Maldives Culture And Lifestyle
I am a local born and bred in the Maldives. Once I was searching online for the information of local culture in the Maldives and was not satisfied with the existing articles. The topic is very general but today I decided start writing about the Maldivian culture. I am not intending to complete this article in one go, rather to divide it into components and update the post as I get time. Currently I am on a very busy schedule at office but I am curious enough to spare some time to kick off this topic.
Being a sea based country the people of Maldives are heavily dependent on fish and tuna is their favourite. Skipper of the fishing boat wakes up early morning and visits fellow crew members waking them up. Every fisherman would bring a tortilla prepared by the housewife, either sweet or spicy. Fishing boat would first travel to a reef to catch live bait fish with a net and before sunrise they would sail to the open waters looking for hungry schools of tuna. People would stare at horizon to spot sea birds which indicate presence of fish. In the ancient days the boats were powered only by sail, so it took hours to reach a good spot but fisherman never gave up in any climate. Their bodies were tough and strong.
Photo: Cooking tuna outside the house - Photo by Dhiraagu
Every fish is caught by pole and line, the environmentally friendly fishing which is still the practice in Maldives. After spending the whole morning and the fisherman would return to the island in late afternoon. The islanders would gather at the beach to welcome fishing boats and people enjoy seeing the catch. The fisherman would clean the fish at beach, take them to their houses and cut for the dish. Once that is done the part of fisherman is over and rest is taken care by the housewife who cooks and serves a hot meal to the husband and children. After dinner the fisherman would pray and take rest, visit friends before going to bed to start the next day at fishing.
The holy month of Ramazan
Maldives is a sunni muslim country and holy month of Ramazan is observed every year. It is now a few weeks before the Ramazan this year. I can see in many islands the locals are getting ready to welcome the season. Middle income level people are renewing the home furniture. Less fortunate people would deep clean the house, kitchen and furniture. In the ancient days the kitchens had wooden racks to smoke tuna which turns black with smoke. Every year this rack gets a deep cleaning and that happens for Ramazan. In this season people are also buying new kitchen and tableware. The Ramazan culture also varies at different islands. Some islands would prepare the spices way on advance, the women would gather at one place and perform like a show.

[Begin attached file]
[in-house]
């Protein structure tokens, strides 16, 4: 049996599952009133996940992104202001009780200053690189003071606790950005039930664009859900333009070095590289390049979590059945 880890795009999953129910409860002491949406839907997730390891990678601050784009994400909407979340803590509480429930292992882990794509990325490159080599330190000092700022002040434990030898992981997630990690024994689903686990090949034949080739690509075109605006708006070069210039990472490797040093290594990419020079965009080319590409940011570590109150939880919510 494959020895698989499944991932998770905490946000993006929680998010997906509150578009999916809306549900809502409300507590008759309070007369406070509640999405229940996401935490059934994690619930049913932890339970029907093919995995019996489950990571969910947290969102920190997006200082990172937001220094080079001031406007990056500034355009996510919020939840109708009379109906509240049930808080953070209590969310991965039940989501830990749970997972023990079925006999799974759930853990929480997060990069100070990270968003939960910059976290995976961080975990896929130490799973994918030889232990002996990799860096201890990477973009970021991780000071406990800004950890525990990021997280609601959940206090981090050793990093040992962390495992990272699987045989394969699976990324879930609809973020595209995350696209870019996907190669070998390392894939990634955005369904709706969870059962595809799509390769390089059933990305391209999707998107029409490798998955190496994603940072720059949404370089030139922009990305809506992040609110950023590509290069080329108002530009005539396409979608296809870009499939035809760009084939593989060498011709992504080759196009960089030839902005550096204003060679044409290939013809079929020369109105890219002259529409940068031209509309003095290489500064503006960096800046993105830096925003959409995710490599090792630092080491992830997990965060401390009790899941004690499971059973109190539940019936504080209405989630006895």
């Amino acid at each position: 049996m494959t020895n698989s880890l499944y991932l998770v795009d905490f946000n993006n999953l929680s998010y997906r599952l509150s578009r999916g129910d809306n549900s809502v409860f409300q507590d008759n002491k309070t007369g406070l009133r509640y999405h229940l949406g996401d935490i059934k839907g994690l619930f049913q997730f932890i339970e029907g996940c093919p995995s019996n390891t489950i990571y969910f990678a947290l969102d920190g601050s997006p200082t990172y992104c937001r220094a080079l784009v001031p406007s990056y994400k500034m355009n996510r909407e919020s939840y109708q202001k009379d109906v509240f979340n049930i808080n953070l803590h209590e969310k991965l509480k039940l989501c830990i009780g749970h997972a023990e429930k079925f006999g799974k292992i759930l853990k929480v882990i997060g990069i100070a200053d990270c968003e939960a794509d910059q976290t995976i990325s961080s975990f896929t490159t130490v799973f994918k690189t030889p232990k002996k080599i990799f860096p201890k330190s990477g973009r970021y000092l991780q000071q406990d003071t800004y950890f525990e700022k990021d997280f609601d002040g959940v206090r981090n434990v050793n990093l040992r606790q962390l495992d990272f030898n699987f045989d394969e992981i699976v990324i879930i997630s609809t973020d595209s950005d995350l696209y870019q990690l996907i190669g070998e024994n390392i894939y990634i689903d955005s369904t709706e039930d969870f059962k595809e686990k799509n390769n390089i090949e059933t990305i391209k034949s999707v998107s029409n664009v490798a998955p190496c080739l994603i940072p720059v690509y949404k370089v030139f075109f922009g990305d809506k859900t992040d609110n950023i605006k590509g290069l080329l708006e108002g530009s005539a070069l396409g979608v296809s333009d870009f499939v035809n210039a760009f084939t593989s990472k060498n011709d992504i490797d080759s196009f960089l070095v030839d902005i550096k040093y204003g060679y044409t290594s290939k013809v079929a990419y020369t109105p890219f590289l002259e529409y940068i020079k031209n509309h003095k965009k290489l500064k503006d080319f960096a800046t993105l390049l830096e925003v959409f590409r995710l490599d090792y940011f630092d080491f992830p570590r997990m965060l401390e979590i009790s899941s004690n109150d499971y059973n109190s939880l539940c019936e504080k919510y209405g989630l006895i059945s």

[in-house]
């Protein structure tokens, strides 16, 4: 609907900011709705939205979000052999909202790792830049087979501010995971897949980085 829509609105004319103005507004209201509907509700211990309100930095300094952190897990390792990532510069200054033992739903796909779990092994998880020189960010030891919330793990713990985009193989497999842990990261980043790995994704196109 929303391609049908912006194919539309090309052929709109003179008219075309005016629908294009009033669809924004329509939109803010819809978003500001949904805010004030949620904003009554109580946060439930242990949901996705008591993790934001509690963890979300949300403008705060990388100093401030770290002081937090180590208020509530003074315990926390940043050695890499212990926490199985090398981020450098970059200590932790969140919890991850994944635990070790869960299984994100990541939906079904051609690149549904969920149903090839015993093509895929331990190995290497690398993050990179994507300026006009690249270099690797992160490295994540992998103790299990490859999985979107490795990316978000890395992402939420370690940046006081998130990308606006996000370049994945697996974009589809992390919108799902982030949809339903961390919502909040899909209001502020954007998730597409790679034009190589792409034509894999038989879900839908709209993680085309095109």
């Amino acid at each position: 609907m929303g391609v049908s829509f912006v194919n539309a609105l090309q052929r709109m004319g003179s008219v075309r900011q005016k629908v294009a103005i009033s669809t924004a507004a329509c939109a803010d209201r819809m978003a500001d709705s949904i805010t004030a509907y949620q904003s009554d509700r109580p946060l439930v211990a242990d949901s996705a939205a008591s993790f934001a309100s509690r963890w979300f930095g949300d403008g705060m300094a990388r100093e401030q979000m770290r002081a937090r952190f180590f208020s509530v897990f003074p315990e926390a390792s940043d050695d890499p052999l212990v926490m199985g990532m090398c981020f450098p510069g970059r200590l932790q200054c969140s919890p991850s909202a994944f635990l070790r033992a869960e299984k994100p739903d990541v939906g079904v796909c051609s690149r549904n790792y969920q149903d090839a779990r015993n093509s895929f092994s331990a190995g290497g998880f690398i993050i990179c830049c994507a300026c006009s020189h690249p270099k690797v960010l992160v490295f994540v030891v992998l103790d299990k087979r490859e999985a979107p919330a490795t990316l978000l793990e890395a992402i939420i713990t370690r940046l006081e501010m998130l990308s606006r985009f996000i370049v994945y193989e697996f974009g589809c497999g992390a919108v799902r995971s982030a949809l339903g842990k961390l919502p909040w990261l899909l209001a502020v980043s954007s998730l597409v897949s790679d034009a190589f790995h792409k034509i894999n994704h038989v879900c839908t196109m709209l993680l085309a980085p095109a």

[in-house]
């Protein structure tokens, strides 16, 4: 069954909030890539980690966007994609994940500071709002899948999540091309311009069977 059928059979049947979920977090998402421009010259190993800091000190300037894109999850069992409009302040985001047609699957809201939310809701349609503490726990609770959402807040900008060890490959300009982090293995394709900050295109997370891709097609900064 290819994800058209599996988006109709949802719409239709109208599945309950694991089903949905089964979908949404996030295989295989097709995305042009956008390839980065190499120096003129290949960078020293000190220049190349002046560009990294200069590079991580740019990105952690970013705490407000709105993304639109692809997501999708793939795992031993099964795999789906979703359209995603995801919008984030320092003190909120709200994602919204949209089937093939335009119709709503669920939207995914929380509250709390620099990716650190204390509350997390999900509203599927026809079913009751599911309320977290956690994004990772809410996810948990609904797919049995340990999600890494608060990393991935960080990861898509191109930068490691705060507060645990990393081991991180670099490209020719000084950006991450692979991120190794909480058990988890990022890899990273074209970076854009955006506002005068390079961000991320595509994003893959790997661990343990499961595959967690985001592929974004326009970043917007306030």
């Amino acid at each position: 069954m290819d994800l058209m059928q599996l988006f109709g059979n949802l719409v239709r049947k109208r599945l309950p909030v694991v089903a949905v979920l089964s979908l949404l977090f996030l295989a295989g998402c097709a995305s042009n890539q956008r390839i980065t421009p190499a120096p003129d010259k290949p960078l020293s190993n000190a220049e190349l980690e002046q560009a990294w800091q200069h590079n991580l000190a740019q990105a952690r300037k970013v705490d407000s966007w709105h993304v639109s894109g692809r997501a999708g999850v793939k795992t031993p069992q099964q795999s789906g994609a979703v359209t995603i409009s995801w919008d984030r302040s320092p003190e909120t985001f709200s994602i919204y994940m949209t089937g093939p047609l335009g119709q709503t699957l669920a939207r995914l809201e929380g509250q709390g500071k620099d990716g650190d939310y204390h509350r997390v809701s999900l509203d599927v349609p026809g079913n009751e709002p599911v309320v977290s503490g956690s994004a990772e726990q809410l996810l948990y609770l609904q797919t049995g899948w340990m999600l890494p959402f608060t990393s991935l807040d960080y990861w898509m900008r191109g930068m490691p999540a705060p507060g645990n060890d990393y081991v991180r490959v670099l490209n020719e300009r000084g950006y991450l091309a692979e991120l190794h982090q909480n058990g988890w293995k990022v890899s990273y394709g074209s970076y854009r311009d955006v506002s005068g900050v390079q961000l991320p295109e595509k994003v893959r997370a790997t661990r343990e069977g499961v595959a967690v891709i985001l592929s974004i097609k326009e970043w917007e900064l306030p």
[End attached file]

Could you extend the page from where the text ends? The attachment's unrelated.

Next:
Photo: women at Maalhos island in Alif Alif atoll prepare spices for Ramazan
In Ramazan the people would take their dinner few hours before dusk and fasts till sunset. There is no meal in between. After tolerating hours without food or drinks the breakfast becomes a happy time. There are many varieties and tasteful dishes as much as people can afford. There would be at least one type of fresh juice, the most common is water melon. Demand for water melon goes several folds in this season. The island of Thoddoo is known to make good business during this season, they mass produce water melons and distributes all over the country. Along with water melon there would be curries and snacks that varies at different days. At the time of breakfast the men gets priority on the feast, ladies do the cooking and they join the feast after men. Usually houses are small and dinner table doesn’t have enough space for all households. People breaks fasting with date fruit followed by fresh juice. Not all would have a full breakfast right away. The more religious ones take dates and juice then go mosque for prayers. Upon return from prayers they would have the joy of a full meal.
Traditional Education System
Photo: Children gets home tuition by mother - Photo by Dhiraagu
The traditional education system was mostly about literacy and religious study. In 1980s there were schools in Maldives, prior to that was the culture of teaching at home. Kids would attend houses of educated people and they would give lessons free of charge. At home the mother usually gave home tuition. A thin wooden box filled with sand was used to draw in letters of alphabet to practice at home, both local language Dhivehi and Arabic. It was not the age of pen and paper. The students used wooden board kept on the lap to write down.
Finding New Friends And Welcoming Strangers
In the ancient times there were no hotels and lodging for visitors coming from other islands. People would stay with friends while on another island. But not all would have friends in each of the several islands. Bad weather conditions sometimes force fishermen and other travelers to anchor at other islands. That is when you need help. If you don’t have any then you would wait at the beach side or on the boat. Locals would notice the unfamiliar boat, notice movements of the people. If the residents realize that the boat got no one from who have local friends, someone would eventually go and check on their conditions. They befriend each other and offer stay and provide other means of help. That was how people from different islands got to know each other and made friends in the ancient culture of the Maldives. But, the modern lifestyle is now different. There are hotels and guesthouses in most of the islands, or at least rooms for rent. You pay and obtain whatever service you may want and you leave. Next day you would not know each other. Today you meet strangers and befriend on facebook. Life and culture has changed much.